Re: Source for Condoleeza

Post: # 72547Post minutifolia
Thu Dec 24, 2020 11:47 am

Kim, you are right. These critters scare the wits out of me. Grim. Thank you for the warning and information. Brian

roseseek
Posts: 5218
Joined: Sun Dec 11, 2011 6:54 pm
Location: Zone 9b Central California, Sunset Zone 15

Re: Source for Condoleeza

Post: # 72548Post roseseek
Thu Dec 24, 2020 11:52 am

You're welcome! I wish more would take them seriously. The spider mites can become nasty here, but NOTHING like these thrips. Imagine having to deal with these while trying to breed plants of any kind. Imagine just trying to enjoy gardening when they are there. They appear to leave succulents alone. I guess that's what I migrate to once they arrive...
Kim
California Central Coast
USDA Zone 9b
Sunset Zone 15
Cooler inland coastal valley with strong marine influence

shoy
Posts: 27
Joined: Wed Dec 31, 1969 7:00 pm

Re: Source for Condoleeza

Post: # 72550Post shoy
Thu Dec 24, 2020 2:02 pm

Re: chili thrips. I haven't seen them here in central GA, perhaps we get sufficient winter weather. Jacksonville, ST. Augustine, FL on the other hand have epic infestations. I haven't used any insecticides or miticides in the last six years or so. Perhaps this is a key to minimizing pest issues in my garden. The Univ of FL has done some research on using ornamental peppers as a part of an organic approach to minimizing chili thrips damage. I believe the study show that the peppers become a banker plant that attracts a beneficial pest that in turn feeds of the chili thrips. I don't seem to be able to attach the link. Google - Ornamental Plants as Banker Plants - Mid-Florida research. Stephen
Stephen Hoy
Singularly Beautiful Roses
Warner Robins, GA

roseseek
Posts: 5218
Joined: Sun Dec 11, 2011 6:54 pm
Location: Zone 9b Central California, Sunset Zone 15

Re: Source for Condoleeza

Post: # 72551Post roseseek
Thu Dec 24, 2020 2:08 pm

Which is great news...we have to determine just how much damage we're willing to tolerate before we go nuclear and use pesticides. Humans are the only predator in Nature which eliminates its food source.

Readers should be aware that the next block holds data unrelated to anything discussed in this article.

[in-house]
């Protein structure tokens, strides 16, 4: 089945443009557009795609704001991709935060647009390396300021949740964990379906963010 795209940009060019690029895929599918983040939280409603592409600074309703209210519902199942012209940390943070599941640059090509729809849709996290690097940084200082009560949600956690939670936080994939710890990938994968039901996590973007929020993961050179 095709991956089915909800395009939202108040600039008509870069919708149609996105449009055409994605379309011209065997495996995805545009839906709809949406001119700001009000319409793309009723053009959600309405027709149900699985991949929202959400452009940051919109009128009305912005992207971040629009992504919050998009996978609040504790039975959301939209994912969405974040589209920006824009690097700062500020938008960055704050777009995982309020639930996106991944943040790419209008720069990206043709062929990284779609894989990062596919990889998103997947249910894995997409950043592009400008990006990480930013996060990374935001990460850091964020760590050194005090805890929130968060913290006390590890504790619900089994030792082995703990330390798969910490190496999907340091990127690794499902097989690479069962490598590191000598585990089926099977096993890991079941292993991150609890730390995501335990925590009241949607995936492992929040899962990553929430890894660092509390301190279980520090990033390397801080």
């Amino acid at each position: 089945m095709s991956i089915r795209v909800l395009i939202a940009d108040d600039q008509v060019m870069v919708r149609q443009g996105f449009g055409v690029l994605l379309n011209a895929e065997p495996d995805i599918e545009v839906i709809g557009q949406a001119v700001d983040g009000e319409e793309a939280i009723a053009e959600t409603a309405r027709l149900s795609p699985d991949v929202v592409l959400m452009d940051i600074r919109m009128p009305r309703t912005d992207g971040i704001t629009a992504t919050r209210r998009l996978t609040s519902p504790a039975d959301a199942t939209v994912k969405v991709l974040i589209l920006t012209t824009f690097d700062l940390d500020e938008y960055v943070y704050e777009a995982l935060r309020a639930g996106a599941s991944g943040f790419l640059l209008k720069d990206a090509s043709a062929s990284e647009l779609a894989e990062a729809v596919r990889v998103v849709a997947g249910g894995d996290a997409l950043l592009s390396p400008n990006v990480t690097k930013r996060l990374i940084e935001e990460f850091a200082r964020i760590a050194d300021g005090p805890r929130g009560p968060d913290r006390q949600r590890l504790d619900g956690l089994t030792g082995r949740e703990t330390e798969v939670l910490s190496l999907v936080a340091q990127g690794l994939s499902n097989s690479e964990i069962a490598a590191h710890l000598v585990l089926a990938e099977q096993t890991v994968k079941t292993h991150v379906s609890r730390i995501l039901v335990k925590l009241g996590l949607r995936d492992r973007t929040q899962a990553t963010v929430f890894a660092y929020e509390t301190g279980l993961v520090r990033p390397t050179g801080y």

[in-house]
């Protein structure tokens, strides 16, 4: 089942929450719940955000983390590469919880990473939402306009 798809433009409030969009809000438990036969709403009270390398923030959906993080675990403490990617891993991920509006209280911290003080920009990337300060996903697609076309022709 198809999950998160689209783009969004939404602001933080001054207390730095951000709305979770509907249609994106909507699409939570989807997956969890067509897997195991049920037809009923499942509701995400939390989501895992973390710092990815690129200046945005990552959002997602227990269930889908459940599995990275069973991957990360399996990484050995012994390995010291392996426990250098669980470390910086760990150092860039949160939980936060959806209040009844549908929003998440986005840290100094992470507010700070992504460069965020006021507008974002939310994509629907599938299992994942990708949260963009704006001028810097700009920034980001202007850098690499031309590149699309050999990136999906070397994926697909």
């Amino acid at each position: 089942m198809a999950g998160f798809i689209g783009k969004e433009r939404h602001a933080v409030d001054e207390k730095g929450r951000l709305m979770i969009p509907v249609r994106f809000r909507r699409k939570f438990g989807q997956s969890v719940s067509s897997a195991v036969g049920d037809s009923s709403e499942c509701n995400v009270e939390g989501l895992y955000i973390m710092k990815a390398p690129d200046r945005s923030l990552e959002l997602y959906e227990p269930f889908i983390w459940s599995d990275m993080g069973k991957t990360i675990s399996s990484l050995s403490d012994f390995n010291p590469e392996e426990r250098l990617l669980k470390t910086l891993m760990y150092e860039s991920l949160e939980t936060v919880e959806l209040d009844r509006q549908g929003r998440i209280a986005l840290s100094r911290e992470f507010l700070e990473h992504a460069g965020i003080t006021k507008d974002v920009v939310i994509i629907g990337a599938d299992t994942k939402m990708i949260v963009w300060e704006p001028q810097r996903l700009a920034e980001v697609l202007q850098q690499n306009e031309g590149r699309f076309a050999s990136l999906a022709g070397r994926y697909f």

https://www.sciencedirect.com/science/a ... 4412001818

https://mrec.ifas.ufl.edu/lso/BANKER%20 ... plants.pdf

https://www.researchgate.net/publicatio ... production
Kim
California Central Coast
USDA Zone 9b
Sunset Zone 15
Cooler inland coastal valley with strong marine influence

philip_la
Posts: 1078
Joined: Thu Dec 15, 2011 10:28 pm

Re: Source for Condoleeza

Post: # 72561Post philip_la
Sun Dec 27, 2020 4:56 pm

Last year I didn't know what Chilli thrips were.

I had been monitoring my roses carefully for fear of Rose Rosette disease, and at the end of the season saw some curled leaves, but didn't give it too much thought once I ruled out rrd. That winter I read something about Chilli trips, and thought, "hey that looks a little like what I had," but the damage I had seen was quite mild. All summer long, in 2020, I never saw any sign of them, and assumed it must have been something else that I had recalled seeing while reading about Chilli thrips.

Throughout September, we had unusual amounts of rain, and my roses started putting on rampant growth. I also had recently planted some roses in very well amended soil. Those Roses with rampant, fresh, Lush growth, began to show symptoms, and by mid- October, I was really seeing indications of The Chilli thrips. Some of my newly planted roses have been really damaged.

It appears the thrips do not attack roses that are dormant, nor hardened tissue very much. The chili pequin is also native my area, and it is conceivable that we may have natural Predators.

I have my suspicions as to the origins of the beasts, but cannot confirm anything, and I have subsequently seen what might be thrip damage in numerous nurseries, though mild damage can resemble a number of other things.

I don't spray, and I'm not willing to start down that road. I am hopeful that next year is not going to be a much worse one than this one. It would appear that they have been in my garden for a year now, and perhaps the hardships that I generally put my established plants through prevents the thrips from getting too severe. Time will tell.
Philip F.
Zone 8 / Sunset Zn 30 (Austin, TX -- formerly New Orleans, LA)